9. Re: PS

    I’m conflicted – the show on the 19th is at the Castro -but I have to be on a panel in Baltimore on the 20th. The 26th is at the Roxie, not as nice a theater, but more convenient time-wise.

  10. I admit that this might very well be the case – and I’m glad that you posted, since you’re someone who really does know classical music from the inside. What’s your take on all this?

  11. Almost all of my classical music collection is chamber music. Of course, I LOVE the piano in all forms. I have a love for it that cannot be quinched. And, I’m a frustrated composer, although I’ve given it up many years ago. If I could come back as a different artist, I’d like to be Herbie Hancock. ๐Ÿ™‚

  12. bombastic or bee-sized

    I’m all about the downsizing, the delicate, the off-key and minor chords. I have a fondness for artists who made it, but are more b-level than a-superstars. And I love chamber music, pianos, violins, songs rather than operas, melodies rather than crescendos.

    I’ve got a great piano version of Rite of Spring (a cheap Naxos cd) that I prefer to all other arrangements, for example.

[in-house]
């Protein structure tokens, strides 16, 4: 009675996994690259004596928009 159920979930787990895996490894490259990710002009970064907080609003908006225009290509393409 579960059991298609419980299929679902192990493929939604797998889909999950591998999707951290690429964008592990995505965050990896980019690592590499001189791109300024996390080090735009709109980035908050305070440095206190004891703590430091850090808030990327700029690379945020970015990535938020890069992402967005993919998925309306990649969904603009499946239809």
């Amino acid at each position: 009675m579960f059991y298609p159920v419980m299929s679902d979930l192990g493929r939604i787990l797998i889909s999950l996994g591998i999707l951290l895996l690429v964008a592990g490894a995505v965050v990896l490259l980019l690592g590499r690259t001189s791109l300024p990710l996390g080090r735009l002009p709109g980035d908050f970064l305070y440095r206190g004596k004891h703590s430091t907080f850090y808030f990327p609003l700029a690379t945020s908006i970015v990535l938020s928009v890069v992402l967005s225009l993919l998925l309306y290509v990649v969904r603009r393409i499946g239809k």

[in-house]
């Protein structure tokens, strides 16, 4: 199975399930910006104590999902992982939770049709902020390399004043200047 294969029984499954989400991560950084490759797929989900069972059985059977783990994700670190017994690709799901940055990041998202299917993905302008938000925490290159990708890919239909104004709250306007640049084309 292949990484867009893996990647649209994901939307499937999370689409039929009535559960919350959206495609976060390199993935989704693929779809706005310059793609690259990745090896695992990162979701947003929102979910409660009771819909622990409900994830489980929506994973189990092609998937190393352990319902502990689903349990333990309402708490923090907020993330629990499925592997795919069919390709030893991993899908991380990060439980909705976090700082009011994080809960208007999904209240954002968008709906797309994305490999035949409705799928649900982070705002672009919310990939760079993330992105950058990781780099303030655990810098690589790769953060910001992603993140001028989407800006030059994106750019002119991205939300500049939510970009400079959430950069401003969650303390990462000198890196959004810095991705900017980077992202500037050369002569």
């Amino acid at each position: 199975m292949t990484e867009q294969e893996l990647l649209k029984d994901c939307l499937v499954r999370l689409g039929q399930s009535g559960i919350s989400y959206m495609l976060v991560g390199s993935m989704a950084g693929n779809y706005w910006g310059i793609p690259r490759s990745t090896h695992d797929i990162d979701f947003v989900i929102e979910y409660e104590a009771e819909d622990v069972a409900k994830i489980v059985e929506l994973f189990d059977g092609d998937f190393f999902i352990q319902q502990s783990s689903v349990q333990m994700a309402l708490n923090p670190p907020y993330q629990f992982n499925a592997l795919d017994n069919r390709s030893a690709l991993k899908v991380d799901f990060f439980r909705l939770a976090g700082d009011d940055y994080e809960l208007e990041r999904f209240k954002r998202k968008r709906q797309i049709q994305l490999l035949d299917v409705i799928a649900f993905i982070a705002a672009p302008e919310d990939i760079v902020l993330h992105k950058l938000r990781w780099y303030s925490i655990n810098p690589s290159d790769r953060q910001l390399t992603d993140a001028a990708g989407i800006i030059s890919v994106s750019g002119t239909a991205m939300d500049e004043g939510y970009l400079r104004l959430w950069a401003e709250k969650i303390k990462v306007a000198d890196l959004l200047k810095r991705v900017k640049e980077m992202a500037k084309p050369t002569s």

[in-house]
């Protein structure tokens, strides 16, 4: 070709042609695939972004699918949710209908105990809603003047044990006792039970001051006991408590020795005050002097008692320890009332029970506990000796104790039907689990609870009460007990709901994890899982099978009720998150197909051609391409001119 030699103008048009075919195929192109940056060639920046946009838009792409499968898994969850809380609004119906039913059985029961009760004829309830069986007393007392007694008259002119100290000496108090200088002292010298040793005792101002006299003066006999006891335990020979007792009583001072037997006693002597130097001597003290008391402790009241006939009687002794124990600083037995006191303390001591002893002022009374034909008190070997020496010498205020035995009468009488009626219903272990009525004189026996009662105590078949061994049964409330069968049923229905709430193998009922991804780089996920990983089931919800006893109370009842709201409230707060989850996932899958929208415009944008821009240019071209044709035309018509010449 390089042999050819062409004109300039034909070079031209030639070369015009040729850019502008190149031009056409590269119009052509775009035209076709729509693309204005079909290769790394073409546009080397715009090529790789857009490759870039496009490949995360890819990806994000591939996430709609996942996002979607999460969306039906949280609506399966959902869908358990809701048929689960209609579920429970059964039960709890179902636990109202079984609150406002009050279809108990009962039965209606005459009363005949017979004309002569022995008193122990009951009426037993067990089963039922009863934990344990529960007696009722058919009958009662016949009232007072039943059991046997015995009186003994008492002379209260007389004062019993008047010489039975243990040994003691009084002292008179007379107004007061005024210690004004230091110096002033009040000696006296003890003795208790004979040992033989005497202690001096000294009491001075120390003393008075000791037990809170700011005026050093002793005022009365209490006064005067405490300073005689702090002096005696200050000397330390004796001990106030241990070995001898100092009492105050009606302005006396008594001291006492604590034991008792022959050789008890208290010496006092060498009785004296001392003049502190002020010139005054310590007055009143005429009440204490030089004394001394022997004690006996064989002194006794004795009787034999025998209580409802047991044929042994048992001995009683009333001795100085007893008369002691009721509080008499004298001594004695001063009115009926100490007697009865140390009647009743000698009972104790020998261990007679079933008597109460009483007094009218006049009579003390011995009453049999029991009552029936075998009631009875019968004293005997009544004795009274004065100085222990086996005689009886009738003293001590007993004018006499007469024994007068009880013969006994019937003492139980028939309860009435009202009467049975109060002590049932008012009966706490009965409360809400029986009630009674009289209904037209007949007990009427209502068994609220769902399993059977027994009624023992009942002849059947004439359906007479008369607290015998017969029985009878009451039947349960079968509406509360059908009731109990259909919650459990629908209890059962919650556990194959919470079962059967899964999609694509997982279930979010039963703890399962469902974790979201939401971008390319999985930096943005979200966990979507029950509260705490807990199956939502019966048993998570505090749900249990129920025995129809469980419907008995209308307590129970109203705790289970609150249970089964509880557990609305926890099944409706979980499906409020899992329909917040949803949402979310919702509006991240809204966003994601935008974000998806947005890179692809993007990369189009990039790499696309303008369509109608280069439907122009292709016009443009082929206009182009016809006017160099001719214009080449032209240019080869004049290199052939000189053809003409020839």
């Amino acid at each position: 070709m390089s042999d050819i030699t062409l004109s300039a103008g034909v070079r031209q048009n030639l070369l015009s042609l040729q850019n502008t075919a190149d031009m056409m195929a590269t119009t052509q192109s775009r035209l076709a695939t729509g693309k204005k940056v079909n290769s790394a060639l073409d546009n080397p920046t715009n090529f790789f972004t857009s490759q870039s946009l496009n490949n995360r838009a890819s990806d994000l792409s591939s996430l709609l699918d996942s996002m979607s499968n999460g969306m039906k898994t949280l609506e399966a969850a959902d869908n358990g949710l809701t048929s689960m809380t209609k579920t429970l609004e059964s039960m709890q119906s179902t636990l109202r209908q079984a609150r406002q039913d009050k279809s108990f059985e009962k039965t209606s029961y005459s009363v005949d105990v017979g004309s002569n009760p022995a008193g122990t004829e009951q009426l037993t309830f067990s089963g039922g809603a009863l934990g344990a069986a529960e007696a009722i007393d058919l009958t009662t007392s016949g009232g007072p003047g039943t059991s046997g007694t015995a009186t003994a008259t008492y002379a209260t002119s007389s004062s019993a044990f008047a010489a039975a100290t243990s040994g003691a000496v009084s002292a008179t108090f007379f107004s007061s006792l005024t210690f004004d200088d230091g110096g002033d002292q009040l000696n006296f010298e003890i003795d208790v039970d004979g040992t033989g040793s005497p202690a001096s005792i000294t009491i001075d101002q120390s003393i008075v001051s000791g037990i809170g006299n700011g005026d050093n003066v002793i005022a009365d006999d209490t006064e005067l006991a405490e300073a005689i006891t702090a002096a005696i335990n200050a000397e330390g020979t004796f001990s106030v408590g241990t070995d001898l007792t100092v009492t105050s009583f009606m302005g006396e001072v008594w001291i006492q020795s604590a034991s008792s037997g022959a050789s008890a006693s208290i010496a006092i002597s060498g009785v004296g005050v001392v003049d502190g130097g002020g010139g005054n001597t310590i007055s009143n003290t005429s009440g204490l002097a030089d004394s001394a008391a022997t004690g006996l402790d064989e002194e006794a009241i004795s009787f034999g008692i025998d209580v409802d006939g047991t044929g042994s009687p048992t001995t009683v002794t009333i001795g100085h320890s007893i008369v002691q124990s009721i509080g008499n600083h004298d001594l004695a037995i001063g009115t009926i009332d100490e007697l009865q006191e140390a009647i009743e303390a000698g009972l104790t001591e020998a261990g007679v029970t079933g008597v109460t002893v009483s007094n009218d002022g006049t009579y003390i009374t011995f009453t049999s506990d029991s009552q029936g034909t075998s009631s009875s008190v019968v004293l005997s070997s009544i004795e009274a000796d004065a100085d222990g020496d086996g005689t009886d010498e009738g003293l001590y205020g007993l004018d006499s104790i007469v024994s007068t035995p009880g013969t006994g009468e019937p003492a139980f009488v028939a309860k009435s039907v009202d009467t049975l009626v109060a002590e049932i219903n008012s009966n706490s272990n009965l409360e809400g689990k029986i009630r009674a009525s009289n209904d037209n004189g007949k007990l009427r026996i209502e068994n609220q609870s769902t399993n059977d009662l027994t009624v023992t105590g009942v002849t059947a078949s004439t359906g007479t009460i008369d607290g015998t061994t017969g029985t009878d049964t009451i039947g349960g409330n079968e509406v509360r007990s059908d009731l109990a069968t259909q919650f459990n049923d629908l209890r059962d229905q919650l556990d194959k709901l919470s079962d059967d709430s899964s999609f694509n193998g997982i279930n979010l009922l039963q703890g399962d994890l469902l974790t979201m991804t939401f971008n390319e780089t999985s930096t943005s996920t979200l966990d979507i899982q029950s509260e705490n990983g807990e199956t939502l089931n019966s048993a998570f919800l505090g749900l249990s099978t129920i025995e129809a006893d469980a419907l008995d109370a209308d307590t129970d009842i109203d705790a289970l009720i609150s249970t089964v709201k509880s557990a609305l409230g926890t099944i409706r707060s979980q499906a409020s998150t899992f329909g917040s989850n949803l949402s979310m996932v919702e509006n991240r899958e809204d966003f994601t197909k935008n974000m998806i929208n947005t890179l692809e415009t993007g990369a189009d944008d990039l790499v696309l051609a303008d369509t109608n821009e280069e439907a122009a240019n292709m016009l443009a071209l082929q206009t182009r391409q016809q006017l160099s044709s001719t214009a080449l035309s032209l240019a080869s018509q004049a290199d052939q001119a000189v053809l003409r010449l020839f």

13. I think Beethoven and Mahler

    or more highly thought of for their symphonies; but I’ve never been able to take them that seriously, either.

    Joan Tower is cool, though, and very interesting.

  14. But dear, individuals thinking about the music isn’t the point.  With a symphony orchestra, a composer has the broadest pallette of timbres and colors to use in communicating musical vision or message.

    The orchestra, to a composer, is one huge instrument, not unlike a large-scale organ with all its stops and manuals.  It’s this very mastery of tone colors and the challenges of orchestration that makes the symphony the sign of the true musical master.

    Chopin and Liszt, for example, were both masterful pianists, but Liszt was able to command the forces of an orchestra where Chopin was not.

    Truly enough, though, the interpretation of the composer’s intent is not one left to the individuals in the orchestra for the most part; that’s really the conductor’s choices overlaid on the players, but it’s a benevolent dictatorship (kind of socialist, when I think about it) if everyone’s on the same page as far as service to the music.

  15. Keeping in mind that Baroque music is the domain of the florid soloists all around, and gives individual musicians freer hands in interpretation than your typical classical or Romantic work…